First, however, we’ll simply test our drugs on it – and that’s not a pipe dream. More than a decade ago, Denis Noble of Oxford University used a computer model of a functioning heart to help the pharmaceutical company Hoffmann-La Roche get a drug to market. In clinical trials, mibefradil caused some patients to get a hiccup in their electrocardiogram signal. When Noble put a virtual version of the drug into his heart model, it, too, created the hiccup. Unlike the doctors running clinical trials, Noble was able to use his computer program to trace the cause of the anomaly, and show that the raw drug posed no danger to the patient.

The aim these days is to go much further, establishing the effects of a drug on the entire system of organs. Such is the promise of this “virtual physiological human” (also known as the digital patient) that the EU has put €72m into getting it up and running. Drug companies are excited.

No doubt so, too, are the military; the idea of the virtual human began with the forces’ desire to test new methods of hurting people, without hurting people. In the mid-1990s, the US marine corps approached the Oak Ridge National Laboratory in Tennessee asking whether computer simulations of the human body were able to make predictions about the effects of non-lethal weapons. No, the researchers said – but it got them thinking.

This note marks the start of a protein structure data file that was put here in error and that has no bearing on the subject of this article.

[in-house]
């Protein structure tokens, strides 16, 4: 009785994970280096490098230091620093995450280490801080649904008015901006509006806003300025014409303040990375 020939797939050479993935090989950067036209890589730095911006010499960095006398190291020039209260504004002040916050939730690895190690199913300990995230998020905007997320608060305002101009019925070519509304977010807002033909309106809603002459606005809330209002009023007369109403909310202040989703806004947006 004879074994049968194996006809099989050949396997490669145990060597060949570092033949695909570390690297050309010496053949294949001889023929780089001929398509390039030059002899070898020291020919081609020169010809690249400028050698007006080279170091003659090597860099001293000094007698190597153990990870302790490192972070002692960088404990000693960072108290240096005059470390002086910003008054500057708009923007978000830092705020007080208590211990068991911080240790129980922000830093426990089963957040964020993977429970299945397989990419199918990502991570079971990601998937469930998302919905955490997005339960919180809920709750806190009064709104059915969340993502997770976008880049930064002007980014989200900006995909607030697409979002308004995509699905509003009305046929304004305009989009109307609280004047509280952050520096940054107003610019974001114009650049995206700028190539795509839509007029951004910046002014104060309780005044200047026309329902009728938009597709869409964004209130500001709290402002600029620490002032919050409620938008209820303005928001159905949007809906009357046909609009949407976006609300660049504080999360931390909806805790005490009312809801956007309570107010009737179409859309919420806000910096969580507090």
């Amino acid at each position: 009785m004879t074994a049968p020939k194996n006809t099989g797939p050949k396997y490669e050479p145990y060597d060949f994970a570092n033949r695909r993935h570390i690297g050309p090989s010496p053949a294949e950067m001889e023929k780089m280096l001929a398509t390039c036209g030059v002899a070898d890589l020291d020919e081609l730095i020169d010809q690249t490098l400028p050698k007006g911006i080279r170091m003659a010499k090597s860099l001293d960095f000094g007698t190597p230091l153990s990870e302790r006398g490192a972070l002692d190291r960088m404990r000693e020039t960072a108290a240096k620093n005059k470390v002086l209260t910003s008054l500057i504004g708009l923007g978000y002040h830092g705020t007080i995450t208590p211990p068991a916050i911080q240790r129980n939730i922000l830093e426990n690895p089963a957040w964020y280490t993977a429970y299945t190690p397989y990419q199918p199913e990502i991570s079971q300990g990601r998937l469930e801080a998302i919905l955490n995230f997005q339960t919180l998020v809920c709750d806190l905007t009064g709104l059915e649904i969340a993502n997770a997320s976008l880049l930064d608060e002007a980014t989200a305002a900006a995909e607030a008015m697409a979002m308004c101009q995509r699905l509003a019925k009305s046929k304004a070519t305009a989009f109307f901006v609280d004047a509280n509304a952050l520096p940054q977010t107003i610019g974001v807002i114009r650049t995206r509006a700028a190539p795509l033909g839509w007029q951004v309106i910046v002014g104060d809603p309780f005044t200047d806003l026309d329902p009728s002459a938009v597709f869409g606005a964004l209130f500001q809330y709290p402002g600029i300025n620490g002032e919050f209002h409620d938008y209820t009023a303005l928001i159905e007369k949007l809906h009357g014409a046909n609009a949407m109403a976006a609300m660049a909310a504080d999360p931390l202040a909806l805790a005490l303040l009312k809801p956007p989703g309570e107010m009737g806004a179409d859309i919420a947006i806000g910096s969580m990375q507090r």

On the grid

Scientists on both sides of the Atlantic are now co-operating on the effort to build a virtual human. And central to this effort is the vast computing network set up to help the world’s particle physicists process their results. The LHC Computing Grid came into its own with the hunt for the Higgs at Cern’s Large Hadron Collider, but its high-speed dedicated fibre-optic cables are also helping to create virtual human organs.